Choose Your Own Adventure

“I don’t want to sit in the apartment all day,” Jared announced.  “Let’s go to the nearest bus stop and see where the next bus goes.”

Sitting in the apartment didn’t sound so bad to me, but I guess that’s not why I came to Korea.  So I agreed to this mini-adventure.

We decided to catch the 1:30 local bus to Seondol, some sort of minor tourist attraction involving cliffs and a river.

At 1:30 a little purple-and-white bus careened down the street, completely bypassing the bus stop.

“Seondol,” Jared said.  “That was the bus. There it goes.”

“Well,” I said, “I guess we’ll have to pick somewhere else.”

We ended up on a bus to Jucheon, a small town about 40 minutes northwest of Yeongwol.  The plan was to stay on the bus until we hit Yoseonam.  There had been a picture of it at the bus stop, and it looked adventure-worthy, dotted with unusual stones and running water.

The bus was full of high school girls on the way home from Saturday school.  Their white blouses were untucked, knee-length skirts rolled up to expose a touch of thigh, sneakers untied, with cell phones flashing.  They observed us from a safe distance, giggling occasionally.

The bus stopped in Jucheon, and everyone got off.  We stayed in our seats.  The bus driver looked at us suspiciously.

At the next stop, still in Jucheon, several people boarded the bus.  The driver continued giving us the evil eye.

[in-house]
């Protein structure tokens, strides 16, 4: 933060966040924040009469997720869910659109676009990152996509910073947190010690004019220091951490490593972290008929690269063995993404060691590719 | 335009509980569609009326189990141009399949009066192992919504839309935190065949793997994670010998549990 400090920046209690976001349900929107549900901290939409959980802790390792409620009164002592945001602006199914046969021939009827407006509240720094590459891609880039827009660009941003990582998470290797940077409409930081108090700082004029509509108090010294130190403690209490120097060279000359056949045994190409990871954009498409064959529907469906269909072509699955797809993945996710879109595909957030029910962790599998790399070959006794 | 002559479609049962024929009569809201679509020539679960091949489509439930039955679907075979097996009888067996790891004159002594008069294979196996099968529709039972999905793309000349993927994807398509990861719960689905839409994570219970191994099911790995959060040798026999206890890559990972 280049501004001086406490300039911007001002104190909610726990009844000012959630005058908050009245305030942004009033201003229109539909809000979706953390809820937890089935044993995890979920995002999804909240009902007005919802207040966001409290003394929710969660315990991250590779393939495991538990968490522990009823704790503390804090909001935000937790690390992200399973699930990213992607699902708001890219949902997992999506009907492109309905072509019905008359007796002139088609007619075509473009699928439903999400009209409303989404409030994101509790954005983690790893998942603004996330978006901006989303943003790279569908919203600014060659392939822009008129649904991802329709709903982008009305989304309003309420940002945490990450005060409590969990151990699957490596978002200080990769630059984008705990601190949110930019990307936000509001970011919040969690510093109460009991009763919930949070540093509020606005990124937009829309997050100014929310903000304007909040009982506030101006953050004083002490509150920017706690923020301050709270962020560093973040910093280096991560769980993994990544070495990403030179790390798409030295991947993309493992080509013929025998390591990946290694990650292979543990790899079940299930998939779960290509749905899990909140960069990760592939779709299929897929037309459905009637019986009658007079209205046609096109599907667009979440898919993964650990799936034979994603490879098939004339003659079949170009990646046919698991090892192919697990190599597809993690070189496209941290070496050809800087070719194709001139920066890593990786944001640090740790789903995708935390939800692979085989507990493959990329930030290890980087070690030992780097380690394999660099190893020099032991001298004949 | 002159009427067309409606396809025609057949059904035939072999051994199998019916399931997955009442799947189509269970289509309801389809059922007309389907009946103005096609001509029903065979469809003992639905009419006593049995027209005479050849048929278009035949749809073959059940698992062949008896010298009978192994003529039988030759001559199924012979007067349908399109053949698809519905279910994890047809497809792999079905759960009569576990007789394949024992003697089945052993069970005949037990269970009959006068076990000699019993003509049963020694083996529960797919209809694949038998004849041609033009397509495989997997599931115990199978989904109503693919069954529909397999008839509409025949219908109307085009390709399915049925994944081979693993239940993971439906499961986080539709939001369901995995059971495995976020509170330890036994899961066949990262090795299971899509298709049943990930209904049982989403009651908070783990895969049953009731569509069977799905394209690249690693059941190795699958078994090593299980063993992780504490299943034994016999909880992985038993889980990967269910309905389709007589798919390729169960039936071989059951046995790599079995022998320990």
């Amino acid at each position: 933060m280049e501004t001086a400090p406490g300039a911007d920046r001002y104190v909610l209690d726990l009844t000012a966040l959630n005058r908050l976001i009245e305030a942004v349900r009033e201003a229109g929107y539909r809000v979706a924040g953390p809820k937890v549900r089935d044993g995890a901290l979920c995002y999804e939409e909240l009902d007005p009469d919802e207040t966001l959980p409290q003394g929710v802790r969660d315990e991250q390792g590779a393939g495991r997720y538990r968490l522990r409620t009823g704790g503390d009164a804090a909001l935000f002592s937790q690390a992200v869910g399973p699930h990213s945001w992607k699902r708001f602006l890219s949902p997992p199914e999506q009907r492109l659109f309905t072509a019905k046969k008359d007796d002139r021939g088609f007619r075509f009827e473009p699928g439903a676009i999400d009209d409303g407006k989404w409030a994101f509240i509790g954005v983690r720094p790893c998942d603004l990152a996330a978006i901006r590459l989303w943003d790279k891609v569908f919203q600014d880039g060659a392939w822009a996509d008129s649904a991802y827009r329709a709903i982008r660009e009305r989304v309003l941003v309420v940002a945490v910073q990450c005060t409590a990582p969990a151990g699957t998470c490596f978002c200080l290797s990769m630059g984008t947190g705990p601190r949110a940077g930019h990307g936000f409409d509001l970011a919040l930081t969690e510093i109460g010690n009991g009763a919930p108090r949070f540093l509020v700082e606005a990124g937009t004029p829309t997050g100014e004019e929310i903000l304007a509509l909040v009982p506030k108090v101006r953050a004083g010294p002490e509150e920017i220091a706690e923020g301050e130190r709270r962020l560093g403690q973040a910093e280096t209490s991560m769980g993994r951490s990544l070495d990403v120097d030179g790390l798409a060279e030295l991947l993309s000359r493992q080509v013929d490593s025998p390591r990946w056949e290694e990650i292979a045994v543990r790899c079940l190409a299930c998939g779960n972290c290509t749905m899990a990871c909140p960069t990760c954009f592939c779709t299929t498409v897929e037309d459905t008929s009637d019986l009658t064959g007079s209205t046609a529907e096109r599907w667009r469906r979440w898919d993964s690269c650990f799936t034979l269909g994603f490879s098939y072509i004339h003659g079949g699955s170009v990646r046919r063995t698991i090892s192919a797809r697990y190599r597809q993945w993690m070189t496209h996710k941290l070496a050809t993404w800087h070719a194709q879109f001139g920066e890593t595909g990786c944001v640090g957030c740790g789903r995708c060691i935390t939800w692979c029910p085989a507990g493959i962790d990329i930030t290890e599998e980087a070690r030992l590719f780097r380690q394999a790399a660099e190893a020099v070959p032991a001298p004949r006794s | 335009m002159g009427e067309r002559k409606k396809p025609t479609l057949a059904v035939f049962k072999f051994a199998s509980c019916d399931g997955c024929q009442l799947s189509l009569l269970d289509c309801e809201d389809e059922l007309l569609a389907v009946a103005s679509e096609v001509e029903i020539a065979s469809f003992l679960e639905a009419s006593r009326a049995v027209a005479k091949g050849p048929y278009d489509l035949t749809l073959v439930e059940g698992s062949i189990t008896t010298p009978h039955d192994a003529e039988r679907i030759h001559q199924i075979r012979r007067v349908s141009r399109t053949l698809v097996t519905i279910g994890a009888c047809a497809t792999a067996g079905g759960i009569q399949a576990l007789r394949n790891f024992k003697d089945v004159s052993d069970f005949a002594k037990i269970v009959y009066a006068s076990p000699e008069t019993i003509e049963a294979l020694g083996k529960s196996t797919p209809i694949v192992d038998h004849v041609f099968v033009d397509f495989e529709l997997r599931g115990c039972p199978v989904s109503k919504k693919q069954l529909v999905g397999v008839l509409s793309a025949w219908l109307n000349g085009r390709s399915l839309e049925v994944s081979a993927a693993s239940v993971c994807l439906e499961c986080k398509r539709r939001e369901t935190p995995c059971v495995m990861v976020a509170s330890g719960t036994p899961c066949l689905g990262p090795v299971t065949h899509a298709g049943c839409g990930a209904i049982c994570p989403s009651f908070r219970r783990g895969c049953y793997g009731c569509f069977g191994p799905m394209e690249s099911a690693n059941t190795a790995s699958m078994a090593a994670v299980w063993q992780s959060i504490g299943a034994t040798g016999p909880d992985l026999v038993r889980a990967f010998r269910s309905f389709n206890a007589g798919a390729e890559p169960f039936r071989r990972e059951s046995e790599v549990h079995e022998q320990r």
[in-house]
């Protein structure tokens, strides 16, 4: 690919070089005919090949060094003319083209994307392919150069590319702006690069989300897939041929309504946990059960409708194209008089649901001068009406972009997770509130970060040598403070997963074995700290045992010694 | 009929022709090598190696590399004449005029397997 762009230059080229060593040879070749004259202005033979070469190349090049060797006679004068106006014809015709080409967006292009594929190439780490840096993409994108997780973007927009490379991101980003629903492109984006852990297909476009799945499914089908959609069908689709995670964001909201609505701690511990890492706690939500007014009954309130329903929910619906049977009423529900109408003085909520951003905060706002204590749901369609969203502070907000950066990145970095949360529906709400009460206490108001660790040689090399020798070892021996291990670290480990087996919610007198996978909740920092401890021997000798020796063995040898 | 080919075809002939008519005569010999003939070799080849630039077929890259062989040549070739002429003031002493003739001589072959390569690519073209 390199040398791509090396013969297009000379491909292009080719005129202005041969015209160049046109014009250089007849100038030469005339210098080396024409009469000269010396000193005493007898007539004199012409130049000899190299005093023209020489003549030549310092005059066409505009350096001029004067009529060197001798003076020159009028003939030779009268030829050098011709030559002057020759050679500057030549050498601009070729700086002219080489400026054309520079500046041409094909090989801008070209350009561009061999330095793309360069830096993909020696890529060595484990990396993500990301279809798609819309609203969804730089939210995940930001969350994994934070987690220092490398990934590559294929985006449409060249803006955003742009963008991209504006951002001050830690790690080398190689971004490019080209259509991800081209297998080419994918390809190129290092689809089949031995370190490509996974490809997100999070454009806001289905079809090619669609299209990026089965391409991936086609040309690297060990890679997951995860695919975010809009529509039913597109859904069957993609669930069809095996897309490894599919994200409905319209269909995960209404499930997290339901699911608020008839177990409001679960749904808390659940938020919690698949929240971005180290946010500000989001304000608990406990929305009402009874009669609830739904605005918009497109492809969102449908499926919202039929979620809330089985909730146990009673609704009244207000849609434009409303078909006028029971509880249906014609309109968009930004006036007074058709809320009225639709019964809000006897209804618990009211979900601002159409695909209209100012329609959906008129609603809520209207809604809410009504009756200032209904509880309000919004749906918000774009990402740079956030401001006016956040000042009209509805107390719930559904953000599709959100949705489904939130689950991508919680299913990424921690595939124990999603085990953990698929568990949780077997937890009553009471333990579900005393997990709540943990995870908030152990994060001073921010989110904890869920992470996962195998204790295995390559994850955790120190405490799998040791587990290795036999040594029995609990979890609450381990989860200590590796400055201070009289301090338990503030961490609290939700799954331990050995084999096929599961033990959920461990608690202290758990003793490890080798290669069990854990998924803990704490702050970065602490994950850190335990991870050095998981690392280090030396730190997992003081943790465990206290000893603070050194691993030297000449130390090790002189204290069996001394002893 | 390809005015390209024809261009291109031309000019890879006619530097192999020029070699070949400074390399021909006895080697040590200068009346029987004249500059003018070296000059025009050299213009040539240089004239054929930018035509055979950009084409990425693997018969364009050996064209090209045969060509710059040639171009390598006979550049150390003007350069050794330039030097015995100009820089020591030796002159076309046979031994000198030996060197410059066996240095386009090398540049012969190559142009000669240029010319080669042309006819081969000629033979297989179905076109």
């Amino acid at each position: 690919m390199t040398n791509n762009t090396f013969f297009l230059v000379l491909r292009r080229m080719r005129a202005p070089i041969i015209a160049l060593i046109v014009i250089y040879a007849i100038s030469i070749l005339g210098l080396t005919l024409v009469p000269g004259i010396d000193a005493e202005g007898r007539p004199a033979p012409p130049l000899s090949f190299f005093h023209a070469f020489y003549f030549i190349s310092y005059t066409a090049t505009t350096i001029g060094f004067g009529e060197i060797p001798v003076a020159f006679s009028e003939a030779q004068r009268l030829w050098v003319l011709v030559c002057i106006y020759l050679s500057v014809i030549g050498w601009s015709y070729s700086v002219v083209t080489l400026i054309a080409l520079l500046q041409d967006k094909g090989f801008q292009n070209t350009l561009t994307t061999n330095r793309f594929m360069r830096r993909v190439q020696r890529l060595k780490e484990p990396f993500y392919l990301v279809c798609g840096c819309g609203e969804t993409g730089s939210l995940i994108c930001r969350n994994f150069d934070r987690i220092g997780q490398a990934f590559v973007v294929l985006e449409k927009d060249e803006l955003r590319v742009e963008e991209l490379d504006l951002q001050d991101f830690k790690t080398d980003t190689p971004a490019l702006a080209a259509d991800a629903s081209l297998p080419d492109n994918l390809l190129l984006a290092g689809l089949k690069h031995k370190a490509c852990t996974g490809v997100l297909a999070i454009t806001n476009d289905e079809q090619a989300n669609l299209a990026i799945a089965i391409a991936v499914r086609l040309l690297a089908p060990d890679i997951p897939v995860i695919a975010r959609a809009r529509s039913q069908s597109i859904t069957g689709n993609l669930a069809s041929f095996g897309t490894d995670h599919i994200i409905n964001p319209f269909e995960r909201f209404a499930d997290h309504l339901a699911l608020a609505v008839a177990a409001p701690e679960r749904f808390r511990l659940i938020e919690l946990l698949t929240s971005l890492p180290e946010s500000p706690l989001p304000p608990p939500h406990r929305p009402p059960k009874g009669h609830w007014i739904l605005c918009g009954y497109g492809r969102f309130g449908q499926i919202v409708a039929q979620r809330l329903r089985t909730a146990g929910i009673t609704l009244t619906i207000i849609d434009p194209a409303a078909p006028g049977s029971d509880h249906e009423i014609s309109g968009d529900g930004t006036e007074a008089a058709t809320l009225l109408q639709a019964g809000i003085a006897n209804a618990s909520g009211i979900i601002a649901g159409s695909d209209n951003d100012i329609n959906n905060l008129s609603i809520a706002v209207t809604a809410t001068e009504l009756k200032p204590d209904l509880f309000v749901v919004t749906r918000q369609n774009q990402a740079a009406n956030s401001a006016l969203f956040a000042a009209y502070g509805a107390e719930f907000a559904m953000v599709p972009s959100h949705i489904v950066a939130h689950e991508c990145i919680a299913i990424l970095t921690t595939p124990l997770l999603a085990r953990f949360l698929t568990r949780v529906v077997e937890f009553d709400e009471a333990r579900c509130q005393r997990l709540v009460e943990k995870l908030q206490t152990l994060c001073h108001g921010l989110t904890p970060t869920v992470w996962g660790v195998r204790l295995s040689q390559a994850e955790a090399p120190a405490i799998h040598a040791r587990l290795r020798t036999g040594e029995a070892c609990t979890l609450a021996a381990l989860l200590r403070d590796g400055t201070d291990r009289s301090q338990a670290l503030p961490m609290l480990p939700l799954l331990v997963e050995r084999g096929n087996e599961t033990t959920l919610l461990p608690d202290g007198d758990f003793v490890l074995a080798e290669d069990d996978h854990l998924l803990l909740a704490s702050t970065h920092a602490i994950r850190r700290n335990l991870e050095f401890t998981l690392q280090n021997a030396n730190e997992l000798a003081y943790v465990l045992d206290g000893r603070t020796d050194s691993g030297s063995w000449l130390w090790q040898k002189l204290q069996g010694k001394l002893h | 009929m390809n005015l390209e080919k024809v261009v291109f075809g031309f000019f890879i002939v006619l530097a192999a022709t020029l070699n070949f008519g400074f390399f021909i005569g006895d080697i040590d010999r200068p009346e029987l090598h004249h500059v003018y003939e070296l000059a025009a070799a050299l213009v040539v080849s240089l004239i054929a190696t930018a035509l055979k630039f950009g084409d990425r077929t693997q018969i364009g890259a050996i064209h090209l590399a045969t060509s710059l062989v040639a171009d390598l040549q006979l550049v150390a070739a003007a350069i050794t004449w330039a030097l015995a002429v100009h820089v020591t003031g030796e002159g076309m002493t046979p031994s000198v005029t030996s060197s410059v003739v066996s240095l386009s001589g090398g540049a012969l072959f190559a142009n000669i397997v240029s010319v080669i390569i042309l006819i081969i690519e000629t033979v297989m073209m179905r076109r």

“I’m going to ask him,” Jared said.

“Do it.”  I rooted him on from the safety of my seat.

“Yoseonam kaseyo?”  He asked.

The driver grunted.  He pulled our map closer.

“Anio,” he said.

“Ne, ne,” a boisterious ajumma announced.  She explained, in Korean, to the bus driver that he did, in fact, pass Yoseonam.  Judging by her arm gestures, the bus did a big loop, coming back around past our destination.

“Ne,” she said firmly, indicating that Jared should sit back down, confident that we would get there.

This lady, unfortunately, got off at the next stop.  Once she was gone, the bus driver stopped at a quiet side street to let off a young girl.  We had just crossed over a bridge, and a lonely road stretched out to our right.

“Yoseonam?”  He called out to us.  Plainly, this was not Yoseonam.  Even we waygooks knew that.

Jared brought the map back to the front.  The driver scrutinized it, then called out to the other passengers in the bus.

“Yoseonam?”  he asked.

Crickets.  Even the teenagers behind us had stopped talking.  They started whispering to each other.